Can a Non-compete Clause Outrun its Contractual Shelf Life?

September 9, 2015

In a court decision handed down by the highest court (the "Court") in Taiwan recently, it affirms the lower court's decision that virtually permits the non-compete clause in the employment contract to outrun its shelf life.  Parties to the suit are the semiconductor foundry TSMC, the Plaintiff, and its former director of R&D, the Defendant. The Court held that the Defendant shall not work for the Plaintiff's competitor, i.e. Samsung, in Korea until after December 31, 2015, shall not divulge to Samsung any of the Plaintiff's trade secrets as well as any information of the Plaintiff's R&D personnel who involved in its advance fabrication processes.   

The Defendant was employed by the Plaintiff during the period of from 1992 to February of 2009.  During the employment, the Defendant was involved in the development of many advanced fabrication technologies including valuable patents.  After the Defendant left the Plaintiff, he first landed a teaching job at Sungkyunkwan University, a university sponsored by Samsung, in October of 2010, and in July 2011 he joined Samsung as the deputy director of R&D.  Before formally joining Samsung, the Defendant claimed 46 million dollars' worth of TSMC's stocks for his compliance with the non-compete clause (the term of which ends in February 2011).  In the suit, the Plaintiff showed that the Defendant revealed to Samsung the Plaintiff's FinFET technology to enable to a 6-month lead by Samsung in the 16 nm fabrication and thus, injured the Plaintiff.  In essence, the Court found in the favor of the Plaintiff the following facts, among other things, that (i) during the period of from August 2009 to April 2011, the Defendant, while only taught 3 hours of class each week at Sungkyunkwan University, he stayed in Korea for 340 days out of the entire period in question (totaling 630 days); (ii) the birthday party invitations sent by the Defendant's wife was from an email address belonging to Samsung; and (iii) at Sungkyunkwan University where the Defendant taught, there were many Samsung's senior employees at the time.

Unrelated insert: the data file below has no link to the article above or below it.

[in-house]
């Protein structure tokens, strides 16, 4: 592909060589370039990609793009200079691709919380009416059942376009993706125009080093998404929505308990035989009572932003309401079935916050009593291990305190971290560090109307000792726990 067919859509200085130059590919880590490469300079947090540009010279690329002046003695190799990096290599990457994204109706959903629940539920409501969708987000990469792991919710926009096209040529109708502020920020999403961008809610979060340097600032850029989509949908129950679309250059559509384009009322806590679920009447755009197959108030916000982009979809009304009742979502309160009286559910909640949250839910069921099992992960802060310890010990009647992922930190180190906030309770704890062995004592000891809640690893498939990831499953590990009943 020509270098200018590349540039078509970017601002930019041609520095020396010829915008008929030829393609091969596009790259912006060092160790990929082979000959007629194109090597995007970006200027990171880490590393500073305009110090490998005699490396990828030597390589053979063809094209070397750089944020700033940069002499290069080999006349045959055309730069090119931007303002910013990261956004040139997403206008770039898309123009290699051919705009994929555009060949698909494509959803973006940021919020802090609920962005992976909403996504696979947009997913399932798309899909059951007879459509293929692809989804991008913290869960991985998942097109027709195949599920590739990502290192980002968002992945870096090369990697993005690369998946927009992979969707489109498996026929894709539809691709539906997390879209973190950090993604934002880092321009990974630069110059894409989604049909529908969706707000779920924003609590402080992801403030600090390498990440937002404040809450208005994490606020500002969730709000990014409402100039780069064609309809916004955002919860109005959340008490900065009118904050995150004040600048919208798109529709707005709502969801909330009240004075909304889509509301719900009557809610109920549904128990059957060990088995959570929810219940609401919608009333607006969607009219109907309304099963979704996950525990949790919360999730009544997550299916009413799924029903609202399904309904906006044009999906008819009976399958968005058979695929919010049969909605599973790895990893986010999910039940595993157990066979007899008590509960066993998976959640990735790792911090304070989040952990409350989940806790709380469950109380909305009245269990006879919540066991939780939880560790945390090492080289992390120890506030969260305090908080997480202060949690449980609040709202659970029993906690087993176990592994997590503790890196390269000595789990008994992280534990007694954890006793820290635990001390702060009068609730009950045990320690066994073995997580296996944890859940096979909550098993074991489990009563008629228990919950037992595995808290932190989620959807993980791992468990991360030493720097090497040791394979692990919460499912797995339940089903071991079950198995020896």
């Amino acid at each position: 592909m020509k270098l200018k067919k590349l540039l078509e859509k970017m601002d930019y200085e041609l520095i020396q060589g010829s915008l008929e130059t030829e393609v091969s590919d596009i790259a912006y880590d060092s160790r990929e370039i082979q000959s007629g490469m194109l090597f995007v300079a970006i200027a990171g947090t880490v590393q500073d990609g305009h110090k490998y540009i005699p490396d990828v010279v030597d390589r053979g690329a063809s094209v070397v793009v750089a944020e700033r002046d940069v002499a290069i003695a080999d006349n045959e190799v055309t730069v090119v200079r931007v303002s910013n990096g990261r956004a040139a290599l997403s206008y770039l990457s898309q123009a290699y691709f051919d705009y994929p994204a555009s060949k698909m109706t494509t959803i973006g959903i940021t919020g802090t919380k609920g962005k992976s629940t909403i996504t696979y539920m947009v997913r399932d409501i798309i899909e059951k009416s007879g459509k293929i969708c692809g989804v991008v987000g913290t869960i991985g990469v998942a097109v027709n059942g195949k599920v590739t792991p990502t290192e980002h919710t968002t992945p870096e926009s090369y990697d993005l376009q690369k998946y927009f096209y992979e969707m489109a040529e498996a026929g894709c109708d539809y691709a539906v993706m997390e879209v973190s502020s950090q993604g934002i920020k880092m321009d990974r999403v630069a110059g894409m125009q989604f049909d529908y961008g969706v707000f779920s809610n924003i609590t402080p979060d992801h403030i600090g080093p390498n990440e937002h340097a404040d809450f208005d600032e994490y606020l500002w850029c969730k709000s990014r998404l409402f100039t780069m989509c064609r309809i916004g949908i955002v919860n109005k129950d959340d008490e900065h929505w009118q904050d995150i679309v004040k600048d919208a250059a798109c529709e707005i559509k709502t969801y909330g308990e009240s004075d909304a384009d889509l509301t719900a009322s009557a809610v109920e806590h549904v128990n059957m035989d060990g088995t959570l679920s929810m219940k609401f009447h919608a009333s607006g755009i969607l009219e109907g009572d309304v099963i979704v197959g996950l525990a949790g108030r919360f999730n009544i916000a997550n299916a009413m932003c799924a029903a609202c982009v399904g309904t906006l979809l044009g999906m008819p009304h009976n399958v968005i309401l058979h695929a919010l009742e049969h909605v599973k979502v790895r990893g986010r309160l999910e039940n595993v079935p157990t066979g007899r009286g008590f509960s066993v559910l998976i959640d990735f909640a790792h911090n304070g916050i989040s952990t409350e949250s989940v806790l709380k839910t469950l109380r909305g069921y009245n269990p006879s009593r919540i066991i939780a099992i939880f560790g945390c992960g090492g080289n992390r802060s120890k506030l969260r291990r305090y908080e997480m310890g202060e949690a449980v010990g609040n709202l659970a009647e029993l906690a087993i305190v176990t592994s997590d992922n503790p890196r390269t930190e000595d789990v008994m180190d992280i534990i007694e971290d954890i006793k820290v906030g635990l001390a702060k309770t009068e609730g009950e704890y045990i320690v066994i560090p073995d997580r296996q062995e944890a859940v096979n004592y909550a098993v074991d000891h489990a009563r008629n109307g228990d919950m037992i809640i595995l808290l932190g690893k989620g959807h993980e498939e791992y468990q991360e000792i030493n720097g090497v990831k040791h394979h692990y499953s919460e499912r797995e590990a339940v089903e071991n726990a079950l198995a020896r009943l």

This decision shows that in appropriate circumstances, Taiwan court is and ready and willing to extend the agreed term of the non-compete clause for additional time if there is a high likelihood of sensitive trade secrets being divulged and there are serious doubts as to the full compliance of the non-compete clause by the departed employee.